May has been another exciting month for the Earth institute as we put out programming for our K12 students and educators. Thank you so much to the many wonderful students, educators, and parents who have tuned in for our sessions. It’s been great to hear from you about our programming and to see you engage and learn with us.
We’re now looking to June as we roll out final month of EI LIVE sessions for K12 audiences. Our upcoming June sessions are listed below, and we will follow the same format where we feature scientific experts across the Earth Institute in 60-minute sessions sharing their sustainability-related work through lectures, interactive activities, and/or demos.
We will continue to stream the sessions live to YouTube on Mondays and Wednesdays each week from 2:00-3:00pm EDT (with the exception of the session on June 17, which is at 9:00am EDT). Below is the schedule for sessions up until June 29, and don’t miss out on our remaining May sessions. We will also be doing a few special sessions in July and August, so stay tuned for those!
All the sessions are free, but pre-registration is REQUIRED for each event. RSVP links are available below. We will send a YouTube link to all registered participants 30 minutes prior to the start of the programming.
A recommended age group is listed for each event. Where we are able to, we will share additional readings and resources with educators.
All the sessions will be recorded and hosted on the EI Live website for easy accessibility.
If you have any questions about these events, please contact Cassie Xu (email@example.com).
Crystal Mysteries: The Secret Lives of Snowflakes (Grades 5-8)
Monday, June 1, 2020 | 2:00 to 3:00pm EDT
Presenters: Ann Fridlind, Adjunct Research Scientist, Center for Climate Systems Research, Earth Institute, and Kyle Fitch, PhD Candidate, Department of Atmospheric Sciences, University of Utah
Description: The shapes of a snowflakes can tell us a lot about how much we can expect the planet to warm or how much snow we can expect from an approaching snowstorm. Through a presentation and hands-on demonstration*, students will learn how ice particles are born in “cold” clouds, how they grow, and how they eventually fall out of clouds as snow. We will also discuss how these tiny, complicated snowflake shapes are tied to larger global climate and weather patterns.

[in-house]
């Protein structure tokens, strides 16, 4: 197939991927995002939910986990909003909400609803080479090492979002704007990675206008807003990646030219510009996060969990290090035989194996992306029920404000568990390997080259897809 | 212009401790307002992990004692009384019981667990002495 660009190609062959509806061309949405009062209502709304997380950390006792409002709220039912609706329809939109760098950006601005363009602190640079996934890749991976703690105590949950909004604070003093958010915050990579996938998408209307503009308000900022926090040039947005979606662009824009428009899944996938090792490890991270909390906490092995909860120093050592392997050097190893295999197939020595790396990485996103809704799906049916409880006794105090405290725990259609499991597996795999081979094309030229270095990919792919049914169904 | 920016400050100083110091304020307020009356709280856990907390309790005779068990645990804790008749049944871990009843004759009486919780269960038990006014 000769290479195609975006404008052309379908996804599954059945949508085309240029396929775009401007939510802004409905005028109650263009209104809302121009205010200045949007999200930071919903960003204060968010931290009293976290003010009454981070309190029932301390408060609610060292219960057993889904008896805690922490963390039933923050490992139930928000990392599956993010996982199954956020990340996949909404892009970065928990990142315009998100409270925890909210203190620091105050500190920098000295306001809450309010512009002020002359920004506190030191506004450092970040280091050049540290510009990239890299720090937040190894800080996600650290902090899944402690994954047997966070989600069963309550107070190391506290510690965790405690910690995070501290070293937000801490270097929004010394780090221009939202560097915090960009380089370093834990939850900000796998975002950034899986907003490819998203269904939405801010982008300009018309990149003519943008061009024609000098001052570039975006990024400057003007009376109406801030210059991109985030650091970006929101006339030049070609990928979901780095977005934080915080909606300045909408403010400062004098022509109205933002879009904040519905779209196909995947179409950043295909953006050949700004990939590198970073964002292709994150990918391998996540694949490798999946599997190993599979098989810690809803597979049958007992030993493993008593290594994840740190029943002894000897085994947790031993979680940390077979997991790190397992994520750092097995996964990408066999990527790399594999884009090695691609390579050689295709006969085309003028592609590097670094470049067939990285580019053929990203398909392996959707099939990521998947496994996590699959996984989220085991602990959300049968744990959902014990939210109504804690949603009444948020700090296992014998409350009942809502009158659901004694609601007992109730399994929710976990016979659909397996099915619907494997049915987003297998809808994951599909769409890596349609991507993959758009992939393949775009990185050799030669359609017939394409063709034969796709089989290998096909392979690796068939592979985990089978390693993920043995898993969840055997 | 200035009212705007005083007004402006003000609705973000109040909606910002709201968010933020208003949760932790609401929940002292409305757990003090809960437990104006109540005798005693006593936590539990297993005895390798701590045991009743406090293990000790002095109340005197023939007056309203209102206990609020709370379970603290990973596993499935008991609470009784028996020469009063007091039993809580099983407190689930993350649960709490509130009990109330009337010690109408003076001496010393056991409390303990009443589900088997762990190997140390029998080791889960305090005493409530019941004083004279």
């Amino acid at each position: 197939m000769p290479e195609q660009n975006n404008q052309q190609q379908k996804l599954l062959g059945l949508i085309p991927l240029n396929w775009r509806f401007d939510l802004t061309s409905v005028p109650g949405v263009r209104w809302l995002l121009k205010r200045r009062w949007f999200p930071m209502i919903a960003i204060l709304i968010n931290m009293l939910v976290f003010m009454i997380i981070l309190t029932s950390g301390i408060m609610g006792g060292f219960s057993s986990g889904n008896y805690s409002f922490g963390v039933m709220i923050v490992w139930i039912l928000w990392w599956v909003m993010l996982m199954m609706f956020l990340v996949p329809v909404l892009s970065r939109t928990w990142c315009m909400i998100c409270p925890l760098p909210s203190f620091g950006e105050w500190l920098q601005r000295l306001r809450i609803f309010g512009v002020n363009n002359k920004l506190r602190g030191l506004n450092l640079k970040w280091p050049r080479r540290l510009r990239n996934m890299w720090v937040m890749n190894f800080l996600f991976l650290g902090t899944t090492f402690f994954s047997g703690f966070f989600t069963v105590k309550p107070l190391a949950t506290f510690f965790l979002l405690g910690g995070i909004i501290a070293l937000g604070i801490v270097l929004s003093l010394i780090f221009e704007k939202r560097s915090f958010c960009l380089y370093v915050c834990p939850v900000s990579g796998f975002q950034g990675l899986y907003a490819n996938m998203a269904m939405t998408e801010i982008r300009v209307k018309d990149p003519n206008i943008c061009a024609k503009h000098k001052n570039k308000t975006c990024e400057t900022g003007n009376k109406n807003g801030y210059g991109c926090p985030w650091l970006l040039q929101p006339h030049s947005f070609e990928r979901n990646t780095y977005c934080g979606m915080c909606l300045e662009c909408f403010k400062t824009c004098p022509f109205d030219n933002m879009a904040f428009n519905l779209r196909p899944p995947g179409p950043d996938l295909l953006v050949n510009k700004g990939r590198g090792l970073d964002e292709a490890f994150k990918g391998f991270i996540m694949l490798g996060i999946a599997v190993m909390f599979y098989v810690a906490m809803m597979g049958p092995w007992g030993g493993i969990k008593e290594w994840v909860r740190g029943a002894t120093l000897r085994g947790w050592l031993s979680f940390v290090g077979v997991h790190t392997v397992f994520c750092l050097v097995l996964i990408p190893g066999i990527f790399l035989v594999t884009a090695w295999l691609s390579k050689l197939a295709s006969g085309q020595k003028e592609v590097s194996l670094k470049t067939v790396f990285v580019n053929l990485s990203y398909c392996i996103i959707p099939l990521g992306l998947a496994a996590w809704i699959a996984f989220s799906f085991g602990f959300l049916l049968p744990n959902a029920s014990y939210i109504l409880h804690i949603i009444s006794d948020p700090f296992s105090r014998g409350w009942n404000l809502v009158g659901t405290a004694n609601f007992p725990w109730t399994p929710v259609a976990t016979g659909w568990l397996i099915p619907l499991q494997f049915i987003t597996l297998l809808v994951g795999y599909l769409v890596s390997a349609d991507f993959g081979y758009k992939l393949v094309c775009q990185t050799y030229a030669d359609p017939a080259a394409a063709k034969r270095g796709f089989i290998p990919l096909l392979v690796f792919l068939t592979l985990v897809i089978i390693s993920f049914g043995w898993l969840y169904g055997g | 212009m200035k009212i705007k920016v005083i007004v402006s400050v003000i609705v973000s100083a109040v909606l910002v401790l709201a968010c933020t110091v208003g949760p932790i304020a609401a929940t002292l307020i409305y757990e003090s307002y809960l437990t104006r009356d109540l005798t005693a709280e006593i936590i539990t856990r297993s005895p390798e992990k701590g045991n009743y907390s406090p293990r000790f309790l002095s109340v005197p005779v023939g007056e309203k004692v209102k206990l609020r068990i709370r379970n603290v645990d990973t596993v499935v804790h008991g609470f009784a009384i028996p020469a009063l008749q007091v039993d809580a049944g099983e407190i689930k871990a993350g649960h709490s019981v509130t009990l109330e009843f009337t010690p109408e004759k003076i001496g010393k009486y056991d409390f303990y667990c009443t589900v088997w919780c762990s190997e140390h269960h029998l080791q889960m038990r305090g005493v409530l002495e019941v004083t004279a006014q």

*To follow along at home, here’s what you’ll need:
4 sheets of paper, including this one.
Elmer’s glue (optional)
Small styrofoam balls (approximately 1 cm in diameter, optional)
Sea for Yourself: Exploring Sea Level Rise through the Polar Explorer (Grades 7-12)
Wednesday, June 3, 2020 | 2:00 to 3:00pm EDT
Presenters: Margie Turrin, Director of Educational Field Programs, and Laurel Zaima, Education Program Assistant, Lamont-Doherty Earth Observatory
Description: Data visualizations such as interactive maps help us to understand the drives and impacts of sea level changes, both locally and globally. Using the Polar Explorer web-based app (http://www.polar-explorer.org), join us on an investigation to understand sea level, why it changes, how it is changing in different parts of the world, and what are the impacts.
Machine Learning for Snowflake Classification (Grades 9-12, and undergraduates)
Monday, June 8, 2020 | 2:00 to 3:00pm EDT
Presenter: Kyle Fitch, PhD Candidate, Department of Atmospheric Sciences, University of Utah
Description: Machine learning is being used to make advances in just about every industry today. In this session, we will introduce you to the three components of machine learning and show you how they come together to automatically classify images of snowflakes. This introduction will include a description of up to four different machine learning algorithms, which are different ways of applying mathematical and statistical techniques to find the best solution.
I LavA Good Volcano (Grades 2-5)
Wednesday, June 10, 2020 | 2:00 to 3:00pm EDT